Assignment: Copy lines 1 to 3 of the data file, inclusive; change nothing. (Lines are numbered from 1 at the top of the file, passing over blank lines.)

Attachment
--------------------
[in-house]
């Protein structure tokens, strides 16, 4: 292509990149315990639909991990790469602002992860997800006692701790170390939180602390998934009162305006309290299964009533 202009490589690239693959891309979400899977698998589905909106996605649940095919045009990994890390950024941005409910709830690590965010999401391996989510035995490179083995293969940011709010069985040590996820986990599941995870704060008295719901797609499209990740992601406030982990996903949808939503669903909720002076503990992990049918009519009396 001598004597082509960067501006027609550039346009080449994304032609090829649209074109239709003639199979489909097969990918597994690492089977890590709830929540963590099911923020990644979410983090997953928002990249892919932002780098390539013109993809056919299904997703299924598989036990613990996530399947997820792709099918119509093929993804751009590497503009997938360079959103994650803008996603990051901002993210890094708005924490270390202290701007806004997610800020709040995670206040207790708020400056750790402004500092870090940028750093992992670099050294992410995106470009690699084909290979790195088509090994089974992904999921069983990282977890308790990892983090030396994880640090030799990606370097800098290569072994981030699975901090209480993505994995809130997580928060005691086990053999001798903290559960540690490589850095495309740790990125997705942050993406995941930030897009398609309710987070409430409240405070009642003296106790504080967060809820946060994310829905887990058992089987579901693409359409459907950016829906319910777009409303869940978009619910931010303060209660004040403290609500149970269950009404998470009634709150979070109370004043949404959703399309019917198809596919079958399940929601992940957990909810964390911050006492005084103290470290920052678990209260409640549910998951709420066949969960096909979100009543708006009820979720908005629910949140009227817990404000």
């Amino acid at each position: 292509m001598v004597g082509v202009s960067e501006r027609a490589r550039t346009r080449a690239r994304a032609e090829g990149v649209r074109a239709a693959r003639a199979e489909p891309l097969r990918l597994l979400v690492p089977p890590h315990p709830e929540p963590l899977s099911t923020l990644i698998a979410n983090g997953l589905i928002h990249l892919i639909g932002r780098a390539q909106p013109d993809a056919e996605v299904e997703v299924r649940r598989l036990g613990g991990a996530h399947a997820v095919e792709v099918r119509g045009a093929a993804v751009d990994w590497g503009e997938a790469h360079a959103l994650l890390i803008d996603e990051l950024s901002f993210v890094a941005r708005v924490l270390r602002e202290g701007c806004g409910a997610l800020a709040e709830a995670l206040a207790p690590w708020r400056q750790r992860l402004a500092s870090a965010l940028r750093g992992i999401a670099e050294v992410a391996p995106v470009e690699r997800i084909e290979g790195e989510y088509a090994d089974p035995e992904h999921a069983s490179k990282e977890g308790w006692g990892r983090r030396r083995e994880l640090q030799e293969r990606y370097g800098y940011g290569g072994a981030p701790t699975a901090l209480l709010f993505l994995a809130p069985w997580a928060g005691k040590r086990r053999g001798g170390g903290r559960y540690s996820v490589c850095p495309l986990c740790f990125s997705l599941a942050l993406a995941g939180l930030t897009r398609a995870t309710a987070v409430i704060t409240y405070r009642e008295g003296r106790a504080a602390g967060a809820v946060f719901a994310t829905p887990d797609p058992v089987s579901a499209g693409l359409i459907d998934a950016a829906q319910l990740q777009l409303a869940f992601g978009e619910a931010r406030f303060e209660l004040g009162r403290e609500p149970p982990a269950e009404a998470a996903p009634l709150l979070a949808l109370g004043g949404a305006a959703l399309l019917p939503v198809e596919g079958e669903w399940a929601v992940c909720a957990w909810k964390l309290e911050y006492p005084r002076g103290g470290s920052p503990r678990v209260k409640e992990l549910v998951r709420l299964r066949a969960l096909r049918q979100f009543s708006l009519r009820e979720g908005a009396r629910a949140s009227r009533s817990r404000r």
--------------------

[in-house]
């Protein structure tokens, strides 16, 4: 292509990149315990639909991990790469602002992860997800006692701790170390939180602390998934009162305006309290299964009533 202009490589690239693959891309979400899977698998589905909106996605649940095919045009990994890390950024941005409910709830690590965010999401391996989510035995490179083995293969940011709010069985040590996820986990599941995870704060008295719901797609499209990740992601406030982990996903949808939503669903909720002076503990992990049918009519009396 001598004597082509960067501006027609550039346009080449994304032609090829649209074109239709003639199979489909097969990918597994690492089977890590709830929540963590099911923020990644979410983090997953928002990249892919932002780098390539013109993809056919299904997703299924598989036990613990996530399947997820792709099918119509093929993804751009590497503009997938360079959103994650803008996603990051901002993210890094708005924490270390202290701007806004997610800020709040995670206040207790708020400056750790402004500092870090940028750093992992670099050294992410995106470009690699084909290979790195088509090994089974992904999921069983990282977890308790990892983090030396994880640090030799990606370097800098290569072994981030699975901090209480993505994995809130997580928060005691086990053999001798903290559960540690490589850095495309740790990125997705942050993406995941930030897009398609309710987070409430409240405070009642003296106790504080967060809820946060994310829905887990058992089987579901693409359409459907950016829906319910777009409303869940978009619910931010303060209660004040403290609500149970269950009404998470009634709150979070109370004043949404959703399309019917198809596919079958399940929601992940957990909810964390911050006492005084103290470290920052678990209260409640549910998951709420066949969960096909979100009543708006009820979720908005629910949140009227817990404000």
């Amino acid at each position: 292509m001598v004597g082509v202009s960067e501006r027609a490589r550039t346009r080449a690239r994304a032609e090829g990149v649209r074109a239709a693959r003639a199979e489909p891309l097969r990918l597994l979400v690492p089977p890590h315990p709830e929540p963590l899977s099911t923020l990644i698998a979410n983090g997953l589905i928002h990249l892919i639909g932002r780098a390539q909106p013109d993809a056919e996605v299904e997703v299924r649940r598989l036990g613990g991990a996530h399947a997820v095919e792709v099918r119509g045009a093929a993804v751009d990994w590497g503009e997938a790469h360079a959103l994650l890390i803008d996603e990051l950024s901002f993210v890094a941005r708005v924490l270390r602002e202290g701007c806004g409910a997610l800020a709040e709830a995670l206040a207790p690590w708020r400056q750790r992860l402004a500092s870090a965010l940028r750093g992992i999401a670099e050294v992410a391996p995106v470009e690699r997800i084909e290979g790195e989510y088509a090994d089974p035995e992904h999921a069983s490179k990282e977890g308790w006692g990892r983090r030396r083995e994880l640090q030799e293969r990606y370097g800098y940011g290569g072994a981030p701790t699975a901090l209480l709010f993505l994995a809130p069985w997580a928060g005691k040590r086990r053999g001798g170390g903290r559960y540690s996820v490589c850095p495309l986990c740790f990125s997705l599941a942050l993406a995941g939180l930030t897009r398609a995870t309710a987070v409430i704060t409240y405070r009642e008295g003296r106790a504080a602390g967060a809820v946060f719901a994310t829905p887990d797609p058992v089987s579901a499209g693409l359409i459907d998934a950016a829906q319910l990740q777009l409303a869940f992601g978009e619910a931010r406030f303060e209660l004040g009162r403290e609500p149970p982990a269950e009404a998470a996903p009634l709150l979070a949808l109370g004043g949404a305006a959703l399309l019917p939503v198809e596919g079958e669903w399940a929601v992940c909720a957990w909810k964390l309290e911050y006492p005084r002076g103290g470290s920052p503990r678990v209260k409640e992990l549910v998951r709420l299964r066949a969960l096909r049918q979100f009543s708006l009519r009820e979720g908005a009396r629910a949140s009227r009533s817990r404000r």